Us going up the lift-car
Yummy lunch: famous local food of the Fuji area called "Hotto"
Us making blueberry jam

Saturday, December 10, 2005

Last Weekend in Tokyo and Mixed Feelings

It's my last weekend here in Tokyo and my last two weeks in Japan. I've had so much fun here the time just flew by. I'm having mix feelings. Part of me really really wants to go home and see all my friends and family. But part me is going really miss Japan. It's been my home for the past 9 months. No matter how much I complain about the difference and the conservatism of the culture, I have seriously gotten used to it. I found out that I'm a person that likes "settling down", as in when I move somewhere I like staying there and adapting to the life instead moving around everywhere. I have definitely formed a bond with Japan.

I watched the movie "Lost in Translation" starring Bill Murray and Scarlett Johansson last night. It quite enjoyed it because I could relate to it very much. It's about the two characters arriving in Tokyo and getting somewhat frustrated at the culture but in the end didn't want to leave, but yet wanted to go home. There was much more to the story but I still could relate to it.

I'm also dreading packing. So much junk has built up the past four months here in Tokyo. And I hate throwing out stuff so moving back to Tottori is going to be an adventure.

Shinjuku, one of my favourite places in Tokyo to hang out. I will miss it

Sunday, December 04, 2005

Visiting the Host Parents in Ishikawa, Japan (Dec 1 - 4, 2005)

During the Japan Tent conference in early August, I promised one of the host families to visit them after I move to Tokyo. So I finally did it. They were the sweet old couple that lived in Noto city of Ishikawa prefecture: Sadatoshi and Teiko Gyoda. They're both in their mid-70's and are as active as ever. They're both very active senior citizens and are in great health.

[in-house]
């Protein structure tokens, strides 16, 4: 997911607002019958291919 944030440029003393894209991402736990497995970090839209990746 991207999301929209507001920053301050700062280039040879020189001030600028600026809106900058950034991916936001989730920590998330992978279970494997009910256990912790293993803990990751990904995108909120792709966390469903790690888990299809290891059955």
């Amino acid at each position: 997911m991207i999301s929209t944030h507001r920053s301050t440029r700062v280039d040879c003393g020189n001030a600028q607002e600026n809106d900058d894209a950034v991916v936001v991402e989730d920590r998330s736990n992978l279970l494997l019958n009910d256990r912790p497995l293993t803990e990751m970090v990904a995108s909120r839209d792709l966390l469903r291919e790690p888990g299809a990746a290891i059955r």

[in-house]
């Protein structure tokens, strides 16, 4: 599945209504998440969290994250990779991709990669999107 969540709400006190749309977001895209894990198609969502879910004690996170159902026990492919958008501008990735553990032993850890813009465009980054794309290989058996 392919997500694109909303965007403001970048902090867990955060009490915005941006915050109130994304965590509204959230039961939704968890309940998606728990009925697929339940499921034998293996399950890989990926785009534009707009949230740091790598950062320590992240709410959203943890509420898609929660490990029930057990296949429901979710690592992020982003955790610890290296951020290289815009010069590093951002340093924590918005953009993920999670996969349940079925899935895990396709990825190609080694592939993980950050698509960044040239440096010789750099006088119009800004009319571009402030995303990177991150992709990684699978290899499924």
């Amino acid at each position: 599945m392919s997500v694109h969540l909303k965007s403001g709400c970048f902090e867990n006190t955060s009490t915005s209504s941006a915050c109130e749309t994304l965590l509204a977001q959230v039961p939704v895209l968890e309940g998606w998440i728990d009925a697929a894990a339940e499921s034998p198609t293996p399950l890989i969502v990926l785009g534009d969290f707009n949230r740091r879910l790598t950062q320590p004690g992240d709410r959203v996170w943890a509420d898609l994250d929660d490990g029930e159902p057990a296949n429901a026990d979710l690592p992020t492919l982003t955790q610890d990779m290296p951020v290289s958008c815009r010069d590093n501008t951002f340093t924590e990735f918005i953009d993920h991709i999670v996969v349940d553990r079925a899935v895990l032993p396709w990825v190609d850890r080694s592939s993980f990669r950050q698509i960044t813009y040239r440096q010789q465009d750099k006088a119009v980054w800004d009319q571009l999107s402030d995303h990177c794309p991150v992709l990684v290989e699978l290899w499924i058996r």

It was kinda weird for me to go from such an urban and crowded environment like Tokyo to a REALLY rural area like Noto. I found out that I'm definitely a city boy and enjoy the city lights, noise and crowdedness.

So I took a plane from Tokyo Haneda airport to Noto. Seeing them again was very nice. They treated me like I was their own grandson. So when I arrived they told me that we were going on an onsen (hot spring). So I was like okay sure, thinking it was somewhere local.. that sounds good. They ended up driving over 2 hours from Noto down south past metropolitan Kanazawa (the capital city of Ishikawa prefecture)to some southern city. I was so amazed at my host mom for driving for so long without getting tired. And shes over 75 years old. She told me shes been driving since 1950 so it was no problem for her and that she enjoys driving. We arrived at a traditional Japanese style hotel. The hotel room was like my dorm room in Yokohama but of course much larger, with a living room, shower, the works. Then we headed to dinner at the hotel. It was this gigantic buffet with all-you-can-eat crabs. It was mucho yummy. And boy do they both LOOOOVE drinking. My host father had 3 glasses of beer and a half a bottle of Japanese liquor. My host mom drank orange juice because she drank too much the night before. hahahaha. Afterwards my host father and I went to the hot spring in the hotel and enjoyed the steaming hot pool of water. I was more careful this time to prevent myself from getting a big headache.

Me and my host grandparents at the hotel in Ishikawa prefectureYummay dinnerI'm getting fat from all the eating... I'll lose it once school starts again